Contraction

Smooth muscles contain the major contractile proteins actin and myosin, together with tropomyosin. The relative proportion of myosin is much less than in skeletal muscles. The activation mechanism is calcium-dependent, but does not act via troponin, which is absent.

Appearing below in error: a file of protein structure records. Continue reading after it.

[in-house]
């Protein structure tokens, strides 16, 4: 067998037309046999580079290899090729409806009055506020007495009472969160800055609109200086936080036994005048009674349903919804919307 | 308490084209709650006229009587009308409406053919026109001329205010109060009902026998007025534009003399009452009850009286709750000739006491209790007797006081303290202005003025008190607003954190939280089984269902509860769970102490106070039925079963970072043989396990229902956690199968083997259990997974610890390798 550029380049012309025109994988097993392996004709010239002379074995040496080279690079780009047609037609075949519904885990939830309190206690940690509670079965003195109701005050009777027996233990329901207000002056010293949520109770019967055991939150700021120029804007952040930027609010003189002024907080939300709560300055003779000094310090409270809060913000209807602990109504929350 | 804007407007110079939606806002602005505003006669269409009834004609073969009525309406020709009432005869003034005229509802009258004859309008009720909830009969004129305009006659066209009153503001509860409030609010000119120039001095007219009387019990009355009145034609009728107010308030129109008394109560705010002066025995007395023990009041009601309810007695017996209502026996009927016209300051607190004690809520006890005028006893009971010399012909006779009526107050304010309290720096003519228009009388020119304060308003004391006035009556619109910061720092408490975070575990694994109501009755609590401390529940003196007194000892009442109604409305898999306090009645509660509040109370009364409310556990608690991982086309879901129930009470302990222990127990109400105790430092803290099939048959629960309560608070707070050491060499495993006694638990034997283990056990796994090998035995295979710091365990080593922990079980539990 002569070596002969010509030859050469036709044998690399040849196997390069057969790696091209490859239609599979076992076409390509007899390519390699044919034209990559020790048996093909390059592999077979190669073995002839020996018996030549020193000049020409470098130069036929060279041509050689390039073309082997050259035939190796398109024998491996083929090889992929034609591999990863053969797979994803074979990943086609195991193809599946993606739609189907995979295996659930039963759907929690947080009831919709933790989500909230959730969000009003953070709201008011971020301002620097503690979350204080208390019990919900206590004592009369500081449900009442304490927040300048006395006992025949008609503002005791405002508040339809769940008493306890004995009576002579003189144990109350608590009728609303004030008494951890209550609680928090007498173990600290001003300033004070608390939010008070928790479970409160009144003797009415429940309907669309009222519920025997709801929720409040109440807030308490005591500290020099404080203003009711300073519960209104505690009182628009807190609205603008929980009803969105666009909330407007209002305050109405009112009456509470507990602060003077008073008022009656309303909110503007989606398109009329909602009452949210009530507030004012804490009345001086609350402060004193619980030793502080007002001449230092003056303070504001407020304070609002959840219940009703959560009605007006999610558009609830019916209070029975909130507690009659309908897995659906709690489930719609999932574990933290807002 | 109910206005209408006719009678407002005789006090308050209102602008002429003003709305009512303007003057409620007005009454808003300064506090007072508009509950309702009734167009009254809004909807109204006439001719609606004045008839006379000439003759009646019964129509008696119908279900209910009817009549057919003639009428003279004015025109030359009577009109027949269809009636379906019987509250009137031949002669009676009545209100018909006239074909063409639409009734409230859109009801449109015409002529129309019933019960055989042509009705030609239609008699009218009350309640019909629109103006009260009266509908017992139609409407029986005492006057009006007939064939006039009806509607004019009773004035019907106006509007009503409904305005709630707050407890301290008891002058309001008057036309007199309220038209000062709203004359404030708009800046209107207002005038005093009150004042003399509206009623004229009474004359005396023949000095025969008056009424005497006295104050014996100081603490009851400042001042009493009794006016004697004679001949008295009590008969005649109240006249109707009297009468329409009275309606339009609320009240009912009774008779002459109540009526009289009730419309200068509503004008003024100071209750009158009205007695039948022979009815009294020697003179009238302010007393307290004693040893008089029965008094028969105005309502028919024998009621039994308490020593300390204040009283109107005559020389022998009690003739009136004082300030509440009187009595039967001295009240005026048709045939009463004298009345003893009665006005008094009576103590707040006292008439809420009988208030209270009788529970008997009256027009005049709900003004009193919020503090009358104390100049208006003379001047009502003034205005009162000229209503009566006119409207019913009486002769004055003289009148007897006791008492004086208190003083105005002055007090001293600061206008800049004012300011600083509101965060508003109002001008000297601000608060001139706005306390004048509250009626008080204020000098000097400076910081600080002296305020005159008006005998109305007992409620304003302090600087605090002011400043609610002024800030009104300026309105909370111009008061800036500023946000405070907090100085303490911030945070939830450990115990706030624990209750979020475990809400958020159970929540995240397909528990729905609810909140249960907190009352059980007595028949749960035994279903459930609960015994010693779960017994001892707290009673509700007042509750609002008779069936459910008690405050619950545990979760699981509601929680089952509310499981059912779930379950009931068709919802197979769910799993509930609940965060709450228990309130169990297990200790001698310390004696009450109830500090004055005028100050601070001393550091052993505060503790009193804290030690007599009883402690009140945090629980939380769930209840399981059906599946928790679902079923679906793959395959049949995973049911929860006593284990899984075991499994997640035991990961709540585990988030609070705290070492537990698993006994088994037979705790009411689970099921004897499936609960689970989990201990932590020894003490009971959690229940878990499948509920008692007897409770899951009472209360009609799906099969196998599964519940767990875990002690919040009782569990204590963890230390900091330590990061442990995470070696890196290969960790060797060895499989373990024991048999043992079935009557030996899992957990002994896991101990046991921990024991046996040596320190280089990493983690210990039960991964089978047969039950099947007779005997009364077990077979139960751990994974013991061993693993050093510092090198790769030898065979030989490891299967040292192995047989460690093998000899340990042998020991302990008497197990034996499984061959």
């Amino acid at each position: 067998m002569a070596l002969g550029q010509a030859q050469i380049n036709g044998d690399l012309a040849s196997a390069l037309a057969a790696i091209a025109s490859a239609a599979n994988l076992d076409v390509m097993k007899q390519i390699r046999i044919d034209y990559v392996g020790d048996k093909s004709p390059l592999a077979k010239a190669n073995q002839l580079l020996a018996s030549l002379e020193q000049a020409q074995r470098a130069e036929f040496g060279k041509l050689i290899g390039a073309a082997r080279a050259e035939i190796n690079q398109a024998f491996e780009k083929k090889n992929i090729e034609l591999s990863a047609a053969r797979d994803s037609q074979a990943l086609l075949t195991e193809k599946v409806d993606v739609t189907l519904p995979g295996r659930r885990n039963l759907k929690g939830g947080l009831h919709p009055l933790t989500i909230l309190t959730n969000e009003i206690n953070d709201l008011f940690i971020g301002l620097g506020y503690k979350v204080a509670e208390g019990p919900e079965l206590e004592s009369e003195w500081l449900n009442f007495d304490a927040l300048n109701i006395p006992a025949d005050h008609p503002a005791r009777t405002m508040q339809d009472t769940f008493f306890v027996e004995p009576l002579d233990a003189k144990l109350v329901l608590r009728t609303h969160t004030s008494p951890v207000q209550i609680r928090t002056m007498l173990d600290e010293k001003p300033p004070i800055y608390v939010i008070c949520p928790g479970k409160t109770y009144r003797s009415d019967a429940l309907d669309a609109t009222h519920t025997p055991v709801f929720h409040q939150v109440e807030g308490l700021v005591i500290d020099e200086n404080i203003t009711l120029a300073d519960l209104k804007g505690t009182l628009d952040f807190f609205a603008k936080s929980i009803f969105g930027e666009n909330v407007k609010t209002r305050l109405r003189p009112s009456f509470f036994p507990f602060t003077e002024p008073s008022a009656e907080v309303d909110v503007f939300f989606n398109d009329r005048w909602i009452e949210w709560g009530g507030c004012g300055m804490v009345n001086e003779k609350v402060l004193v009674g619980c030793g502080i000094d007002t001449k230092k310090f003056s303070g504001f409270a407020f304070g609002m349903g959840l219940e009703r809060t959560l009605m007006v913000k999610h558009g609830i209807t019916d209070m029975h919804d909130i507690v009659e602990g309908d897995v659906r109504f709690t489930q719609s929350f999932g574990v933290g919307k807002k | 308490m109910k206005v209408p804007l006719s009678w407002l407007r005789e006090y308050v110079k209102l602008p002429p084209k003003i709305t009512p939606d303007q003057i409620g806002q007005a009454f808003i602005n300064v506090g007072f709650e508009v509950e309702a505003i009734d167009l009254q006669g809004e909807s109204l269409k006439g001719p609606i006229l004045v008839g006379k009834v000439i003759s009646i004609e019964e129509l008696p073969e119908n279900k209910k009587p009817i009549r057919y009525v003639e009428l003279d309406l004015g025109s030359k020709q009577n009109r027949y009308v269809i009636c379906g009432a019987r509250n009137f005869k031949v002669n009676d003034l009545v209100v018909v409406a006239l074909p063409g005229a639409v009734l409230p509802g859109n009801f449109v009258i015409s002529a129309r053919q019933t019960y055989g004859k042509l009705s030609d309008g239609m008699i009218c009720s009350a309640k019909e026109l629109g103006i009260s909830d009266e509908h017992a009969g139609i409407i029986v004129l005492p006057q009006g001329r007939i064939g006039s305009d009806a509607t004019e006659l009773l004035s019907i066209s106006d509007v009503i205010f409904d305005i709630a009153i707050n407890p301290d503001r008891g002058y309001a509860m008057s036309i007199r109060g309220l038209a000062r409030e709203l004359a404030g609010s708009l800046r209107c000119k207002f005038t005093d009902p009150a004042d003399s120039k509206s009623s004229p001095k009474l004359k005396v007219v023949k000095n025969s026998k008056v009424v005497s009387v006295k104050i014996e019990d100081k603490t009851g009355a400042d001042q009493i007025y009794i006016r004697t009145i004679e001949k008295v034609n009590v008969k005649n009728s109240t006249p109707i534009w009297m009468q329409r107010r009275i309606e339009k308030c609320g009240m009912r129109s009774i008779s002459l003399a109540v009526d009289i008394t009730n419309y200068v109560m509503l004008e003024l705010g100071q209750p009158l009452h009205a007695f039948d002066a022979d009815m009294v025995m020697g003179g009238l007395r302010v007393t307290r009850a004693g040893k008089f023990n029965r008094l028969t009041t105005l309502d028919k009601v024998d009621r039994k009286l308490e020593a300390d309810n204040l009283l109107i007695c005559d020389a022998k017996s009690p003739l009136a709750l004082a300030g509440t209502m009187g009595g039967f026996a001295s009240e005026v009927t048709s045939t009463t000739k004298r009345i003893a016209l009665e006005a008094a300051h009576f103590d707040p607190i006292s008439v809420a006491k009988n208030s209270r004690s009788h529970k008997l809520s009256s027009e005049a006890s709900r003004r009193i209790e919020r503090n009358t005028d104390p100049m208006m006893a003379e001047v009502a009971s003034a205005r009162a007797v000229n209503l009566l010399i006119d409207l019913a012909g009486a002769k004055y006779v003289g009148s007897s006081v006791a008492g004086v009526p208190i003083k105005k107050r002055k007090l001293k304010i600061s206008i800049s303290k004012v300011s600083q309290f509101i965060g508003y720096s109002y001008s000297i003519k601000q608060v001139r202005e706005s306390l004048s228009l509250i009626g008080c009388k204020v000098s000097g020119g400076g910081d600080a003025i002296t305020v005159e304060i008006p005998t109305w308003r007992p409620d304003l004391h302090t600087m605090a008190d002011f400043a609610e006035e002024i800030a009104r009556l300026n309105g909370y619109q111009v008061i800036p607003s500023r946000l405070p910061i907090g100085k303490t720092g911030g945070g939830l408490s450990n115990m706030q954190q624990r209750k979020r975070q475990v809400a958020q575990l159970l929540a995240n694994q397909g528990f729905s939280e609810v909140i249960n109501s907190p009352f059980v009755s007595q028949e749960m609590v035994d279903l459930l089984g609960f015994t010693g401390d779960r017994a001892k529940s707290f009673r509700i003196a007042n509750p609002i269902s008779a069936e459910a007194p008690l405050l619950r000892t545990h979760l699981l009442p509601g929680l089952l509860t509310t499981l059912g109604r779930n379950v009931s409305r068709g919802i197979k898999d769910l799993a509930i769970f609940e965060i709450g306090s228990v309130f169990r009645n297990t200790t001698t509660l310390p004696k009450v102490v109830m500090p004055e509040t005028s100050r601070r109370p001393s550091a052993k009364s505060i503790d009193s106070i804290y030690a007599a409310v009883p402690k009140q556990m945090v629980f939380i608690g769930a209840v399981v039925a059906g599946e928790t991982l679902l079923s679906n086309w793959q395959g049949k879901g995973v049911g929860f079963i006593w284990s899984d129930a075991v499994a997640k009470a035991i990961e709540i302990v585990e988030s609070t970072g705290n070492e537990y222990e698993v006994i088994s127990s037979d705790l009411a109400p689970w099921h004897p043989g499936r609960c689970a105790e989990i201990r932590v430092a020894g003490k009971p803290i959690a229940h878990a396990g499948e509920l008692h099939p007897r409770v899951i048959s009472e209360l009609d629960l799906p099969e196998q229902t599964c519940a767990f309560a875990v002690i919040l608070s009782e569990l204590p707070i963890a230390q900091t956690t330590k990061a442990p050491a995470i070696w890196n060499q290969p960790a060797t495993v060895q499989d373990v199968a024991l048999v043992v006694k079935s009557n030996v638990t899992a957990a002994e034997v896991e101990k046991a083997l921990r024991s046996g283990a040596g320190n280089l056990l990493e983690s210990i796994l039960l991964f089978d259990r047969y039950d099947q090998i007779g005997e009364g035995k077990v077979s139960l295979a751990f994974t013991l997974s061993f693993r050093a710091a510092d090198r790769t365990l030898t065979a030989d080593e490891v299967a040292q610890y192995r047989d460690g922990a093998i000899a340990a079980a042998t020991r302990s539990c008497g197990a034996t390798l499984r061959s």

The actin occurs in thin filaments which are readily seen by electron microscopy. Many of them are attached to dense bodies in the cytoplasm, others are attached to dense patches next to the cell membrane. The structure of the thick filaments is different from that in skeletal muscle. The myosin molecules are probably oriented in opposite directions on the two faces of a filament. This arrangement allows a thin filament to be pulled over the whole of its length by a thick filament, so that the muscle can operate at near maximum tension over a wide range of lengths (Fig. 11.9).

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